DSO: Tell us a bit about how you first began your career in fashion? Were you always drawn to designing womenswear or have you forayed into menswear as well?
WH: I’ve always been interested in fashion. I went to fashion school originally to study menswear, and the first exercise they asked me to do was womenswear and I loved it and the reason I think was because it gave me an outlet that meant I could design for something other than me and the story wasn’t about me.
DSO: In what ways do you feel that growing up in New Zealand, a country so rich in incredibly unique nature, has impacted the way you view fashion production and the importance of the quality of raw materials used?
WH: I think growing up in New Zealand has given me a real appreciation for high quality make and high-quality materials, and that is something that New Zealanders' really value on the whole. I also think that for New Zealanders to pay a high price for clothing, whether it is designer or not, the quality would have to be really high – and I hope that mindset stays the same.
DSO: What are the main highlights and challenges you face producing most of your garments in New Zealand?
WH: Highlights for me are definitely working really closely with the people that are producing our locally made goods. And definitely for them and for us to see the product that we’ve made here, on the rails, it really gives a sense of fulfilment. Challenges are definitely the sort of access to technology and the general lack of skilled workers in the industry. So that is something that we are constantly grappling with, but a challenge that we are happy to accept.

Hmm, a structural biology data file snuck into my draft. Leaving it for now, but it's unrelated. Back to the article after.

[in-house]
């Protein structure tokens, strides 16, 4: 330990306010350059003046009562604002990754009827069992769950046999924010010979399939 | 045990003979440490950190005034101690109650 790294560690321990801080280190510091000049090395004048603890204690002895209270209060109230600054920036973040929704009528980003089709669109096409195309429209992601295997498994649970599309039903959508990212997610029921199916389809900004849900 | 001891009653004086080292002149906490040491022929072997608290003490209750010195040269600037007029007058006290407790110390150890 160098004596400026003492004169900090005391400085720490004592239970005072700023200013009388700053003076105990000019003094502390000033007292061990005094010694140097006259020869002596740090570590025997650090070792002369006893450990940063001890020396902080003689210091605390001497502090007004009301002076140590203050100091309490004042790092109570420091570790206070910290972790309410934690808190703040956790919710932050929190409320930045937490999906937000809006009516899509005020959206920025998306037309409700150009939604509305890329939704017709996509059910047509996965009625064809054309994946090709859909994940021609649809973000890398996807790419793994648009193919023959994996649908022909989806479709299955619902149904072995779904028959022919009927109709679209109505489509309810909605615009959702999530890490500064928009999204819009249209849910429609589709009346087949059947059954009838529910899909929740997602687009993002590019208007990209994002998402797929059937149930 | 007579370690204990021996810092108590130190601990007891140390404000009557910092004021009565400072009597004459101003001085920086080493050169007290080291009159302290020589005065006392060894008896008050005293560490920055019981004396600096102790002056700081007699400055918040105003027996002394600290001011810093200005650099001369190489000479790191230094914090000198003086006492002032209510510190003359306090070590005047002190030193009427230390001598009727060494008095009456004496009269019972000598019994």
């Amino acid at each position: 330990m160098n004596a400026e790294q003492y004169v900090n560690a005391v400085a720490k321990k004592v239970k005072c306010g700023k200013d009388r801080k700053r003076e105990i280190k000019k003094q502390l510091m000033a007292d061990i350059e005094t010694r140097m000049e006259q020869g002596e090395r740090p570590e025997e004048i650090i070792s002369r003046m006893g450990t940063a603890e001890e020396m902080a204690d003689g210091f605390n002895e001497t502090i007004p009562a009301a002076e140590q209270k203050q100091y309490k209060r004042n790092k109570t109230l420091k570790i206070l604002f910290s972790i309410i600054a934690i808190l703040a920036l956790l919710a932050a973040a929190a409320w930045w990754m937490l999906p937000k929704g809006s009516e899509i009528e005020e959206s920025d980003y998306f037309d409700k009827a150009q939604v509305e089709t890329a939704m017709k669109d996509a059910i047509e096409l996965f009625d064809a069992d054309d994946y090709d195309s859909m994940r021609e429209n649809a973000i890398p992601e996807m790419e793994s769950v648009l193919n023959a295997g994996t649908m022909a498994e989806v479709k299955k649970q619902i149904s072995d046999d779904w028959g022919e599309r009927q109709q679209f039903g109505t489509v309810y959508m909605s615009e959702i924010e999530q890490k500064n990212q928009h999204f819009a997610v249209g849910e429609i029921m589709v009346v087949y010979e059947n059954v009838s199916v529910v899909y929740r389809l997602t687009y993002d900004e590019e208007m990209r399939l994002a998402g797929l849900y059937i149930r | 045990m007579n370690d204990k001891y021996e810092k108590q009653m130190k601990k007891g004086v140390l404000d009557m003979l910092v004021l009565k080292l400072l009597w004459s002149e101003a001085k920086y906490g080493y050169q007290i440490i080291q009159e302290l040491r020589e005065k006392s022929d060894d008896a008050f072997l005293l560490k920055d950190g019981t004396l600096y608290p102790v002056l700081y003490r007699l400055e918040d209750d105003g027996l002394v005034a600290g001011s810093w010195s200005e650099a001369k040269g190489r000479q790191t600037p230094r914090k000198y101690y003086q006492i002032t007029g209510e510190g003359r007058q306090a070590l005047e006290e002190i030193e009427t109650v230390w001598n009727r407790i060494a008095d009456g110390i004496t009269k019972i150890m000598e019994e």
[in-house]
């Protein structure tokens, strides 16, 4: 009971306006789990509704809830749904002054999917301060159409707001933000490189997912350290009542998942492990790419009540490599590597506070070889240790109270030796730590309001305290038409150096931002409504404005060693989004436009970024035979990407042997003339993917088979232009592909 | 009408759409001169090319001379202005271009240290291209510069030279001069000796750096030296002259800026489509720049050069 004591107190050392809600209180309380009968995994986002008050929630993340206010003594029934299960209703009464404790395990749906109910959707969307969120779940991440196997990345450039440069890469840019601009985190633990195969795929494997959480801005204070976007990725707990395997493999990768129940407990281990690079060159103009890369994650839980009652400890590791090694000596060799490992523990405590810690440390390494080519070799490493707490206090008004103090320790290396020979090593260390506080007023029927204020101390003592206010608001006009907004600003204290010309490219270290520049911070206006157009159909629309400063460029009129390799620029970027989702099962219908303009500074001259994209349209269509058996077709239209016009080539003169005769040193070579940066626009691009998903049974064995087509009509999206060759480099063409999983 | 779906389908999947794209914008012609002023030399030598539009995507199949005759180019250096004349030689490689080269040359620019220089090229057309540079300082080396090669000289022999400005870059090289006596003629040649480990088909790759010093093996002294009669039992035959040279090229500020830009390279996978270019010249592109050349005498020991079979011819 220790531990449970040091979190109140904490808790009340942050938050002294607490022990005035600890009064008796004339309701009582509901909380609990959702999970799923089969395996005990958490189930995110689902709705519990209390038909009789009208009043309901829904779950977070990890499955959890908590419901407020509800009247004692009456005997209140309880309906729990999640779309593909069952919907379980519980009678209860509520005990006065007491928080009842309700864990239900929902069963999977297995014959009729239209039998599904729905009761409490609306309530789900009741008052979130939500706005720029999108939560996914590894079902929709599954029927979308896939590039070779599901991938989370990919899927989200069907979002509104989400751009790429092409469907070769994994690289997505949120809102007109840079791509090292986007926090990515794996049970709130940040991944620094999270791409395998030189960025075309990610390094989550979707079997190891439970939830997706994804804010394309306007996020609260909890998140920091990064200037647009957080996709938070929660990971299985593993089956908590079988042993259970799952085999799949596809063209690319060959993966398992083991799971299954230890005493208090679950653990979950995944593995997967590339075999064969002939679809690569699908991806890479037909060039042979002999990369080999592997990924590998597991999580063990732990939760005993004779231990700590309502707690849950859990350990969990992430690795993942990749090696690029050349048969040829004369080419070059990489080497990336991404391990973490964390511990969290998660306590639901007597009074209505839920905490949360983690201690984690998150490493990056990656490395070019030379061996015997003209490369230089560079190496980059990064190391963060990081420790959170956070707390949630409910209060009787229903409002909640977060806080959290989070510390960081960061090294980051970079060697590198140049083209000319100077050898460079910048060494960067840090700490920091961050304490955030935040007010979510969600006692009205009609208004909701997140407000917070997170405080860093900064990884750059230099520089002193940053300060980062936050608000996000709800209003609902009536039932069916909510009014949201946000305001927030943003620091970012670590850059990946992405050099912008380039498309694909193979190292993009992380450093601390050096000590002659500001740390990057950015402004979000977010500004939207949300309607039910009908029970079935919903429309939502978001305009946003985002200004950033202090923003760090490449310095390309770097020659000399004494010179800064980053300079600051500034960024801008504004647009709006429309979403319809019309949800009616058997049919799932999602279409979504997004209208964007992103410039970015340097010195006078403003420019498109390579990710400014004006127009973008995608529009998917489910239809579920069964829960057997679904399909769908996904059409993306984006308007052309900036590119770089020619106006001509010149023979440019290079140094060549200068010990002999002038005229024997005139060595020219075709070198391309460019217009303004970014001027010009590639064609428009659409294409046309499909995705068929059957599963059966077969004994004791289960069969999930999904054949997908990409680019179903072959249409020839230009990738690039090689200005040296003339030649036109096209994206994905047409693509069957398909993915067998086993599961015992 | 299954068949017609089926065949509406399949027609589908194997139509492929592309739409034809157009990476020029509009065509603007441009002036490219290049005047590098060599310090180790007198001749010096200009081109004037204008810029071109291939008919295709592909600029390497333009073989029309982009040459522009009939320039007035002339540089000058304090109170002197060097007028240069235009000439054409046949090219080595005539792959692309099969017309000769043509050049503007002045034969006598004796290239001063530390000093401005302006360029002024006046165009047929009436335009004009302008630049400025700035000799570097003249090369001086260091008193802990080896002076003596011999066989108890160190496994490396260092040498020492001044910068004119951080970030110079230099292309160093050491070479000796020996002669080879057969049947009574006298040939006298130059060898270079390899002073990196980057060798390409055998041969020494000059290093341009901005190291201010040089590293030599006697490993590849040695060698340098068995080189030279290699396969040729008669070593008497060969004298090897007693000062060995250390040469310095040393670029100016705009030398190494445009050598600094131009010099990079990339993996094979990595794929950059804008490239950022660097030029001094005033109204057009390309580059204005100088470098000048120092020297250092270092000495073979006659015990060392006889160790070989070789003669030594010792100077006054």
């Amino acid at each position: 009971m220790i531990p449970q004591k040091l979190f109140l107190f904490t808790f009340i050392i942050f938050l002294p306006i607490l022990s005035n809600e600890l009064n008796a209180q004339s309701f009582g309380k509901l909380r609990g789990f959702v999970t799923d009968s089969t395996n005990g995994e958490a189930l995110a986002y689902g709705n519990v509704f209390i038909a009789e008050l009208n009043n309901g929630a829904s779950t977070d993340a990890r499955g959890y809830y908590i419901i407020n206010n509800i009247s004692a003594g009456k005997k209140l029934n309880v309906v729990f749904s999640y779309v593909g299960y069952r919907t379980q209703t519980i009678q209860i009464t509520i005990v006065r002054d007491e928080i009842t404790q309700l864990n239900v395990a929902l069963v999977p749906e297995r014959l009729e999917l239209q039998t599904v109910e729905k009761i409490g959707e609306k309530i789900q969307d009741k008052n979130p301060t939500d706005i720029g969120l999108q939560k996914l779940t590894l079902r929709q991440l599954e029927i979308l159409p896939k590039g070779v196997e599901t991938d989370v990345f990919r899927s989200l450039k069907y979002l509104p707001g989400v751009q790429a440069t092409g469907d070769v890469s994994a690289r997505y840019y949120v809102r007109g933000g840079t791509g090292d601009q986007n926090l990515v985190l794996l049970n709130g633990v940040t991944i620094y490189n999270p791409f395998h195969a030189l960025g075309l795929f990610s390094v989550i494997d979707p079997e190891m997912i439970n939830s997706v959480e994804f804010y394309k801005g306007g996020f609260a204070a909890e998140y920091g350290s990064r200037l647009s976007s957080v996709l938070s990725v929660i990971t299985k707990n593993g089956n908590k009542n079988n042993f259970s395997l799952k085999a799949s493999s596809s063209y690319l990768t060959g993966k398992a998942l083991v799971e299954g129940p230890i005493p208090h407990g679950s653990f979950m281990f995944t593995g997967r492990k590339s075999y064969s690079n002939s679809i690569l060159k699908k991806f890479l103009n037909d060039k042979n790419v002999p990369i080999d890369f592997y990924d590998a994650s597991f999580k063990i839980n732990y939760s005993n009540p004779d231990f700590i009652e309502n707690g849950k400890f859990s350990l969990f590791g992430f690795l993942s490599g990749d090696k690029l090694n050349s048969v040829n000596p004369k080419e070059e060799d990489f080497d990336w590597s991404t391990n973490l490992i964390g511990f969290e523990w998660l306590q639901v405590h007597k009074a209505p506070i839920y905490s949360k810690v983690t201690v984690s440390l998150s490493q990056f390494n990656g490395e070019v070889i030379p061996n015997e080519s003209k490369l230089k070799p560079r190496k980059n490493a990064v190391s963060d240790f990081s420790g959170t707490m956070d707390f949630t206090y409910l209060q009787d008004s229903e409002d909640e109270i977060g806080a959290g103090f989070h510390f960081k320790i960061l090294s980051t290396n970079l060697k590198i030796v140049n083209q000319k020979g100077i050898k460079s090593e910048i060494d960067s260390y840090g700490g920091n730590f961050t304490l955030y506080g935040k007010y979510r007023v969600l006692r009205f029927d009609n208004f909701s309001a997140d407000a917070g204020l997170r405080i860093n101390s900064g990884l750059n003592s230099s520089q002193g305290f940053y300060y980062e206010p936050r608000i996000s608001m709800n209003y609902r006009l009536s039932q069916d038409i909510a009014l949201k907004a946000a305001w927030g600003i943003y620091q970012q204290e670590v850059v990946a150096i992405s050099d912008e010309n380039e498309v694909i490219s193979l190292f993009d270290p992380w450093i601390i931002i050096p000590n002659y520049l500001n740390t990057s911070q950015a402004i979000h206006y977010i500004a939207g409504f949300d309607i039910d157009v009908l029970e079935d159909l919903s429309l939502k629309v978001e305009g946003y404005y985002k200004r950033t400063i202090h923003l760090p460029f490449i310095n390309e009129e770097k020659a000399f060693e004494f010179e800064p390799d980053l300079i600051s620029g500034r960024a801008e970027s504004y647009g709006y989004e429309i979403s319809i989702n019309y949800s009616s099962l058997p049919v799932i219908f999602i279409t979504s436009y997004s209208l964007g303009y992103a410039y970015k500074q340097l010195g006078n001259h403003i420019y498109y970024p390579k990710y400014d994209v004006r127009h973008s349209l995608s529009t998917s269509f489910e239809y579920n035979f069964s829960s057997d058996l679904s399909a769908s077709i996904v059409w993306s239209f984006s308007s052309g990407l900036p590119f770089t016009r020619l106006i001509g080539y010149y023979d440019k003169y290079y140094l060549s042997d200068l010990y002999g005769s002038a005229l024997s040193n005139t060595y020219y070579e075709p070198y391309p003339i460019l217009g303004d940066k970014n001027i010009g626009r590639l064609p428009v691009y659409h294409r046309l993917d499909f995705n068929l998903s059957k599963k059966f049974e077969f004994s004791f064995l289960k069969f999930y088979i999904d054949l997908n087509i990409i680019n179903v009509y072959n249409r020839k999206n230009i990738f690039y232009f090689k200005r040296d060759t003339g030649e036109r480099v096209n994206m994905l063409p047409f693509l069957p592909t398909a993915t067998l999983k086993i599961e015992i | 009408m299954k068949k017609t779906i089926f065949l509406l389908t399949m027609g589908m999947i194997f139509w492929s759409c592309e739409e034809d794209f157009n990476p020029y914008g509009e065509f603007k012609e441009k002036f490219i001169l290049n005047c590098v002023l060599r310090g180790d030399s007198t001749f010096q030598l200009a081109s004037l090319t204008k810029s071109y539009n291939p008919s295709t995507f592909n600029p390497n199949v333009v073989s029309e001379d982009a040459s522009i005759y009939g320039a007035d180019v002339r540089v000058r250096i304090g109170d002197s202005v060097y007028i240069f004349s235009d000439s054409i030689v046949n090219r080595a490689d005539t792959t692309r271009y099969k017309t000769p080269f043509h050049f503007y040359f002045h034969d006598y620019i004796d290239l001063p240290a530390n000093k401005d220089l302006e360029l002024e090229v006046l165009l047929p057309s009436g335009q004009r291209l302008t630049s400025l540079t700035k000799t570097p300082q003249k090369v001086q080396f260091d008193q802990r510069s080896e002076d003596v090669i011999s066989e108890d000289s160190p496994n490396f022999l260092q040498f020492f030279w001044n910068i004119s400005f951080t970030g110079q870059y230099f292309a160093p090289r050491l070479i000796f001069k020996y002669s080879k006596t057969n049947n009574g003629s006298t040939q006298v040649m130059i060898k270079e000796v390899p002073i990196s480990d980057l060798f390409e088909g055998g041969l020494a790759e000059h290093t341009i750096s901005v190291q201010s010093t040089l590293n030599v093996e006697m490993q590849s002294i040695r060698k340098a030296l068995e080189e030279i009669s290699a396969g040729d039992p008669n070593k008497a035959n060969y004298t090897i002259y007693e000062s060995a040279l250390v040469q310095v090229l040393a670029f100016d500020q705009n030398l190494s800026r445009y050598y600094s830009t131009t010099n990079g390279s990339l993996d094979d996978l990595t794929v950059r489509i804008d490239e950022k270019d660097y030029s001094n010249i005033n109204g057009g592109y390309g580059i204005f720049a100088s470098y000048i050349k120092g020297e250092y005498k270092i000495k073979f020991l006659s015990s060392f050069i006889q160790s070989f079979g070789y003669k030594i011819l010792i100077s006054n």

DSO: Could you tell us a bit about your design process when you first approach a new collection?
WH: When I start a collection, I generally would have a little bit of an idea of some element that I would like to introduce. That might be, a knitwear stitch or some unexpected element from outside of apparel that I want to introduce. So I will start researching that and probably incorporate it, and design a capsule collection, and the rest of the collection will kind of organically form around that.
DSO: Where do you draw your inspiration from? Are there any designers, artists, or places that you feel particularly inspired by?
WH: I am inspired from so many people and so many different things. I think often they come from outside of fashion and that’s probably because I take myself away from fashion to relax. When I'm relaxed is the time where there is space and time to be inspired. I was recently inspired by the local jeweller that we’ve recently worked with called Maeve Woodhouse, who has the label Hera Saabi, and her work is incredible – she is an amazing artisan. We were lucky enough to work with her on this latest collection.
DSO: If you could choose one hero piece from The Mode Edit, which would it be? How would you style it?
WH: I would choose the Moon Gown in Cobalt, because that is close to my heart. It is one the pieces that we worked with Maeve and Hera Saabi on. It’s a beautiful gown piece and effortlessly worn.
Photographer: Ana St